Ecology of a Cracker Childhood
Reviewed by Jay Hardwig, Fri., March 3, 2000
Ecology of a Cracker Childhoodby Janisse Ray
Milkweed Editions, 224 pp., $19.95
The defining sentiment in Janisse Ray's Ecology of a Cracker Childhood comes early, spilled on the second page of a brief and lyrical introduction: "I was born from people who were born from people who were born from people who were born here. -- I carry the landscape inside like an ache." Her story is of the people and pines of South Georgia, a mix of nature, culture, and family history that aims to capture both "the cracker South and the longleaf South." Call it an environmental memoir -- and indeed, not many books can claim the twin Library of Congress headings "Childhood and Youth" and "Deforestation -- Georgia" -- and know that it's raised a few eyebrows: The dust jacket boasts an impressive batch of cover blurbs from some of nature writing's heavy hitters, including Wendell Berry, Bill McKibben, and Peter Mathiessen. Not bad for a little-known Georgia gal and a small Minnesota press.
The longleaf in question is the once-abundant longleaf pine, a sturdy tree that covered 85 million acres of the Southeast in its prime. Now fewer than 2 million acres remain, with less than 10,000 of these virgin forest. As the longleaf suffers, so do its neighbors: Of the 199 species of plant associated with the longleaf ecosystem, some 122 are endangered or threatened. The loss, Ray notes, is "apocalyptic"; without the pines, she adds, "My homeland is about as ugly as place gets."
It's a compelling story, briefly told: For all the pine cones on its pages, Ecology of a Cracker Childhood is a bit short on biology, or even cracklin' good natural history, and in later pages Ray resorts to imagined epistles from the late John James Audubon, authored from "the ethereal longleaf pine groves of our Lord." No matter: The memoir is better reading anyway, built from well-told tales of a skinned-knee girlhood in the junkyard flats of south Georgia. Ray's family history is by turns violent and serene; characters include a coon-huntin'í shine-runnin' Grandpa; an Apostolic father who took pleasure in 40-day fasts; and the requisite tough and tender ma whose heart ran as "pure as tupelo honey." Nostalgic, perhaps, but sung in a strong and evocative voice, tempered by only a few winceable dips into the melodramatic. (Note to author: Ditch the Thoreauvian trousers and stick to the [not so] simple act of description. It's where your power lies.)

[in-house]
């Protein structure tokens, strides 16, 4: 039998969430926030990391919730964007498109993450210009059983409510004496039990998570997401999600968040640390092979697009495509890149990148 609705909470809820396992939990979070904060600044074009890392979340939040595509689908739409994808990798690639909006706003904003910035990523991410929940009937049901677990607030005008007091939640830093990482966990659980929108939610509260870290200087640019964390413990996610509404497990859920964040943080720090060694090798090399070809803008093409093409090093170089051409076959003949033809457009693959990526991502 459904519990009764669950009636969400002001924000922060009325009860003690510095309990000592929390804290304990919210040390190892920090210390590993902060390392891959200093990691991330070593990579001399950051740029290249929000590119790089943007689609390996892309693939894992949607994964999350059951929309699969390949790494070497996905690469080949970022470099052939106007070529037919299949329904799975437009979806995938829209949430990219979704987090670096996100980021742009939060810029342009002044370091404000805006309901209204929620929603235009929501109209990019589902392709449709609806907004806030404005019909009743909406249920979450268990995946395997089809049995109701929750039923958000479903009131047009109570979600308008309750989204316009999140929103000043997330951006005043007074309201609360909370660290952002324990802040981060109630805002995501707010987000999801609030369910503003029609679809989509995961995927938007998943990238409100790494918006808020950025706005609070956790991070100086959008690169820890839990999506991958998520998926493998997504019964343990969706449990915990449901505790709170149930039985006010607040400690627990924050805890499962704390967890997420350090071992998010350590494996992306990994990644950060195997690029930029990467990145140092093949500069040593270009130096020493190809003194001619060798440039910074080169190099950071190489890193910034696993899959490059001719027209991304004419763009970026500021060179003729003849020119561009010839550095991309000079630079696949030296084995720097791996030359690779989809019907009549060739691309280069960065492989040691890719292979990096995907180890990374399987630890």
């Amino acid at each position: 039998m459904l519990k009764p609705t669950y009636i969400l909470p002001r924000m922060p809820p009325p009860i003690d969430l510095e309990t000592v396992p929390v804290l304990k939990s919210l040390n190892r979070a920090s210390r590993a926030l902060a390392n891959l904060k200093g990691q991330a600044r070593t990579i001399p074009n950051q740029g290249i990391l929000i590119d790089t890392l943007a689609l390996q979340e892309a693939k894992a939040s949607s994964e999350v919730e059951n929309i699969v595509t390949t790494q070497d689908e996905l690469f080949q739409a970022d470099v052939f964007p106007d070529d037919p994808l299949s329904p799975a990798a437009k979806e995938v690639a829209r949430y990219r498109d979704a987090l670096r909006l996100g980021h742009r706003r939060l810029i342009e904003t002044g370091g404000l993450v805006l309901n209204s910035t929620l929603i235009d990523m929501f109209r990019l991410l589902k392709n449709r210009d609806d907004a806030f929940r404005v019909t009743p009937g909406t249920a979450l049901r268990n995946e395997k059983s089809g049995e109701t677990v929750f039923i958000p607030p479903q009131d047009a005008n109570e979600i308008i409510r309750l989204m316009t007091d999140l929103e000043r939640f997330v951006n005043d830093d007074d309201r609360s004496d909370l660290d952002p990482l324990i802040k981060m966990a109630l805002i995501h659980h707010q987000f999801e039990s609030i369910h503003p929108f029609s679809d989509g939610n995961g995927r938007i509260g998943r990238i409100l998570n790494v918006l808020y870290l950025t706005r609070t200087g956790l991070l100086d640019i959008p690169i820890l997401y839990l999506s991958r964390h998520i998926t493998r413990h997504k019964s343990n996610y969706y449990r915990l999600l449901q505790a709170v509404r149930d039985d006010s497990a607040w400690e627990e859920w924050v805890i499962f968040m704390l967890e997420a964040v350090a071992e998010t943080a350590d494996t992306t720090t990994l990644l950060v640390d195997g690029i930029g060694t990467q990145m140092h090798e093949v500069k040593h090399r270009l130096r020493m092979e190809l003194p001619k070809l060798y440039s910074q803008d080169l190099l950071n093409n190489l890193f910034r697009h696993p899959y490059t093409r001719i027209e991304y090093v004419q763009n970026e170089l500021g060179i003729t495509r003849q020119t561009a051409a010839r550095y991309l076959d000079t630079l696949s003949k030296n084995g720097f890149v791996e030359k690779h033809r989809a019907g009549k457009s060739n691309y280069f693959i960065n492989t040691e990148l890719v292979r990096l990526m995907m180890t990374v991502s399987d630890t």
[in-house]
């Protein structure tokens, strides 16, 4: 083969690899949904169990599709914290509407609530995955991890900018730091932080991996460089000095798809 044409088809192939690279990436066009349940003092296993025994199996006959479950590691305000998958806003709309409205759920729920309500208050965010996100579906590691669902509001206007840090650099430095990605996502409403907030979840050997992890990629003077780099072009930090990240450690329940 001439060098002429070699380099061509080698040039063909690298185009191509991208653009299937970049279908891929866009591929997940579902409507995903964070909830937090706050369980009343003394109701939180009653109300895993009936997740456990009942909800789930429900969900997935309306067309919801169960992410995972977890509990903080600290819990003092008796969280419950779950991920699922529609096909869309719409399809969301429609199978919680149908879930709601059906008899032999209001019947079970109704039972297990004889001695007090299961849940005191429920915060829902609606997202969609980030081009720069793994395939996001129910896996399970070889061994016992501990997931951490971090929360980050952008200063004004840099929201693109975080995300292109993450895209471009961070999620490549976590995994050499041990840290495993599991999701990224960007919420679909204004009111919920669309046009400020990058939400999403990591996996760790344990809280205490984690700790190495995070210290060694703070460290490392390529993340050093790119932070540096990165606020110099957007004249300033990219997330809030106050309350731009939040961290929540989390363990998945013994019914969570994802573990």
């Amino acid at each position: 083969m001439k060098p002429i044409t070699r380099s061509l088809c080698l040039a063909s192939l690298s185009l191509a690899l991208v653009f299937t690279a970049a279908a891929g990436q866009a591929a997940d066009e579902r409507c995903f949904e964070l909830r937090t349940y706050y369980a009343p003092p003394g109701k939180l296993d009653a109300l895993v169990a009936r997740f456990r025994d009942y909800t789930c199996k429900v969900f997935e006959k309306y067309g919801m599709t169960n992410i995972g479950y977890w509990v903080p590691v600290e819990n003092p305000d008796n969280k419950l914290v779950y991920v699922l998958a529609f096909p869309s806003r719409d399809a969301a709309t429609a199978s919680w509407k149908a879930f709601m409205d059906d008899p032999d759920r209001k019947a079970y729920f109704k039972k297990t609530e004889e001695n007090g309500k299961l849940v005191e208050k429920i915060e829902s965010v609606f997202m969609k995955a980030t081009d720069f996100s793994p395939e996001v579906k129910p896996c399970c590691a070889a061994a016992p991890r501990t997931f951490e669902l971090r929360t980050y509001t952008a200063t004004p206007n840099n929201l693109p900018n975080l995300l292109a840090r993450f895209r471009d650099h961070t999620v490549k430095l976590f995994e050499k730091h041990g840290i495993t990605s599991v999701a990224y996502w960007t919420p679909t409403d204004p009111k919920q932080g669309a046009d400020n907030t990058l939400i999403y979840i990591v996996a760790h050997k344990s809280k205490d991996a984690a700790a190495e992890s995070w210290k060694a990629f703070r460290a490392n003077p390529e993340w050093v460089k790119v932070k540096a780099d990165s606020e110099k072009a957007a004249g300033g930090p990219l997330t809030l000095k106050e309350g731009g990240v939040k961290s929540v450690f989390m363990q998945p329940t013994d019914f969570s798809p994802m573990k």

Despite her wistful tone, Ray is fully aware that the loss of the Southern longleaf lies squarely at the feet of her ancestors, poor white folk who raped the land for timber and turpentine, giving scant thought to the forests' future. "These are my people," she intones solemnly at one point, "our legacy is ruination." And while Ray clearly aims to reverse that legacy, her memoir is at least as desperate as it is hopeful. Whether Ecology of a Cracker Childhood stands as a call to arms -- or just an early eulogy for an unsung pine and the people who used it up -- remains to be seen.